farther than a 200-grain .308 softpoint. Such lighter bullets can
be driven pretty fast by standard cartridges.

Perhaps the strongest argument in favor of super magnums is
extra reach. By pushing bullets several hundred feet per second
faster than standard ammo, magnums compensate for poor distance
estimates beyond 300 yards. Aim for center chest on a deer 300
yards away with a .30-06, 180-grain Swift Scirocco bullet sighted
for 200 yards, and it will fall 8 inches, enough to miss a deer.
Fire the same bullet from a .300 Weatherby Mag. and it will drop
just 5 inches for a perfect heart shot. The big magnums, then,
provide a fudge factor of roughly 50 to 100 yards to compensate for
inaccurate range estimation. If you employ a rangefinder, however,
and know your bullet trajectory out to 400 yards, this fudge factor
is superfluous. Just hold the appropriate distance high to
compensate for the drop. Or use one of the mil-dot or multiple
stadia wire scopes and put the appropriate crosshair on your target
for the same result. Trained military snipers use ordinary .308
Winchesters effectively well beyond 600 yards.

The problem with all long-range shooting is uncontrollable
variables that lead to inaccuracy. Wind gusts, changing
temperatures, unknown angles, excitement and unsteady rests are
some examples. Past 300 yards it becomes exponentially more
difficult for even an above average shooter to place his bullet on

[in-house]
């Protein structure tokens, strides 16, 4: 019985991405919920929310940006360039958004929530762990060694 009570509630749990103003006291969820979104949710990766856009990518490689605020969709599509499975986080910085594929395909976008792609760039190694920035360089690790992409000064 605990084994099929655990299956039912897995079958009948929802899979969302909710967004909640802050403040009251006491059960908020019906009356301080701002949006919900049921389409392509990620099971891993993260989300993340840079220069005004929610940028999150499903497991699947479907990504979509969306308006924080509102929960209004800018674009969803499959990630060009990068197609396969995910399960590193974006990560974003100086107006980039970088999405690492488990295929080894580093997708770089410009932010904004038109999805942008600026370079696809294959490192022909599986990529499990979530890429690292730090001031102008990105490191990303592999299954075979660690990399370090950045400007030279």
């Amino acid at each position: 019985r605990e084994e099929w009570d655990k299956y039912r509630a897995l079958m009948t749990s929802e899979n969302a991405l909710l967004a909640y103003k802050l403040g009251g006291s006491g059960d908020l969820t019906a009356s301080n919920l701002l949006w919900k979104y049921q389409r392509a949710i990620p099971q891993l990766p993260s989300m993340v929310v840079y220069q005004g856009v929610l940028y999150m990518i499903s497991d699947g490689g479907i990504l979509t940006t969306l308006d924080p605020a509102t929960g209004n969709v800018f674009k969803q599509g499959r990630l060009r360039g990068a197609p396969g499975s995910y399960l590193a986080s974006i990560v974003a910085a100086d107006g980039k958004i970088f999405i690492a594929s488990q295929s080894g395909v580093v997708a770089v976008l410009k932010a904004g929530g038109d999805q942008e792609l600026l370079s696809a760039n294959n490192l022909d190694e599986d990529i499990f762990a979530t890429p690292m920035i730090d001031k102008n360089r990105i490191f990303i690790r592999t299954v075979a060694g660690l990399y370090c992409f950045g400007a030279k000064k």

target in real hunting conditions. In truth, standard deer rifles
are capable of cleanly killing all big game out to 400 yards,
probably 600 yards, but few shooters can guarantee perfect hits at
those ranges. Rather than rely on a super magnum as a crutch, most
of us will perform better by learning to shoot standard calibers
well, to estimate range accurately and to stalk within sure killing
range of all game. Standard rifles with mid-weight, 22- to 24-inch
barrels and 3-9X scopes are lighter and easier to carry than big
magnums, too, making it easier to hike the extra mile without
tiring. Better to be afield covering ground with a light rifle than
catching your breath near a busy road under the strain of a heavy
one.

In the final analysis, a super magnum can indeed shoot farther
and hit harder than standard cartridges. In the right hands it can
be deadly. But the average hunter will perform better with a
standard caliber.